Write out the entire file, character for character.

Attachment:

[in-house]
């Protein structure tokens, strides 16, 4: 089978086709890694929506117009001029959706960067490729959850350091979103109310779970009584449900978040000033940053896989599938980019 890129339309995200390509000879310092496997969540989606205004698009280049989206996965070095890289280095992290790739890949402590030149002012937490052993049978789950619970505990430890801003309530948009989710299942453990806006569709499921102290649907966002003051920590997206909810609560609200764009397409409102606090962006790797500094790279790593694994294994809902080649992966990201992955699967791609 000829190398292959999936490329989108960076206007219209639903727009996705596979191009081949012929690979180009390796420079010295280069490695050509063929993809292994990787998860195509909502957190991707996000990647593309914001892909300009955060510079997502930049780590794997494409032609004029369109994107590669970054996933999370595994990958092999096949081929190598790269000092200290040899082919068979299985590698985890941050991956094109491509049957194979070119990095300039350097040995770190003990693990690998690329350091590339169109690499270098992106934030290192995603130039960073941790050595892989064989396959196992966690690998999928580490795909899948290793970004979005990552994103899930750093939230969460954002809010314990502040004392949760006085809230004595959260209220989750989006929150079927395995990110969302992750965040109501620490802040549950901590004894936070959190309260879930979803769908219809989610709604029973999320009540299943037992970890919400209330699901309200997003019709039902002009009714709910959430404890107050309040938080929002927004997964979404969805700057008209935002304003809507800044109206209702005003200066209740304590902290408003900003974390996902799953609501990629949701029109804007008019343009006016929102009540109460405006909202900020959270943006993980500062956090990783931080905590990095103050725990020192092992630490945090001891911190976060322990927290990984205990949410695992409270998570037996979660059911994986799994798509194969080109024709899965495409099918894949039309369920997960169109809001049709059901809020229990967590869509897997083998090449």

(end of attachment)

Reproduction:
[in-house]
């Protein structure tokens, strides 16, 4: 089978086709890694929506117009001029959706960067490729959850350091979103109310779970009584449900978040000033940053896989599938980019 890129339309995200390509000879310092496997969540989606205004698009280049989206996965070095890289280095992290790739890949402590030149002012937490052993049978789950619970505990430890801003309530948009989710299942453990806006569709499921102290649907966002003051920590997206909810609560609200764009397409409102606090962006790797500094790279790593694994294994809902080649992966990201992955699967791609 000829190398292959999936490329989108960076206007219209639903727009996705596979191009081949012929690979180009390796420079010295280069490695050509063929993809292994990787998860195509909502957190991707996000990647593309914001892909300009955060510079997502930049780590794997494409032609004029369109994107590669970054996933999370595994990958092999096949081929190598790269000092200290040899082919068979299985590698985890941050991956094109491509049957194979070119990095300039350097040995770190003990693990690998690329350091590339169109690499270098992106934030290192995603130039960073941790050595892989064989396959196992966690690998999928580490795909899948290793970004979005990552994103899930750093939230969460954002809010314990502040004392949760006085809230004595959260209220989750989006929150079927395995990110969302992750965040109501620490802040549950901590004894936070959190309260879930979803769908219809989610709604029973999320009540299943037992970890919400209330699901309200997003019709039902002009009714709910959430404890107050309040938080929002927004997964979404969805700057008209935002304003809507800044109206209702005003200066209740304590902290408003900003974390996902799953609501990629949701029109804007008019343009006016929102009540109460405006909202900020959270943006993980500062956090990783931080905590990095103050725990020192092992630490945090001891911190976060322990927290990984205990949410695992409270998570037996979660059911994986799994798509194969080109024709899965495409099918894949039309369920997960169109809001049709059901809020229990967590869509897997083998090449």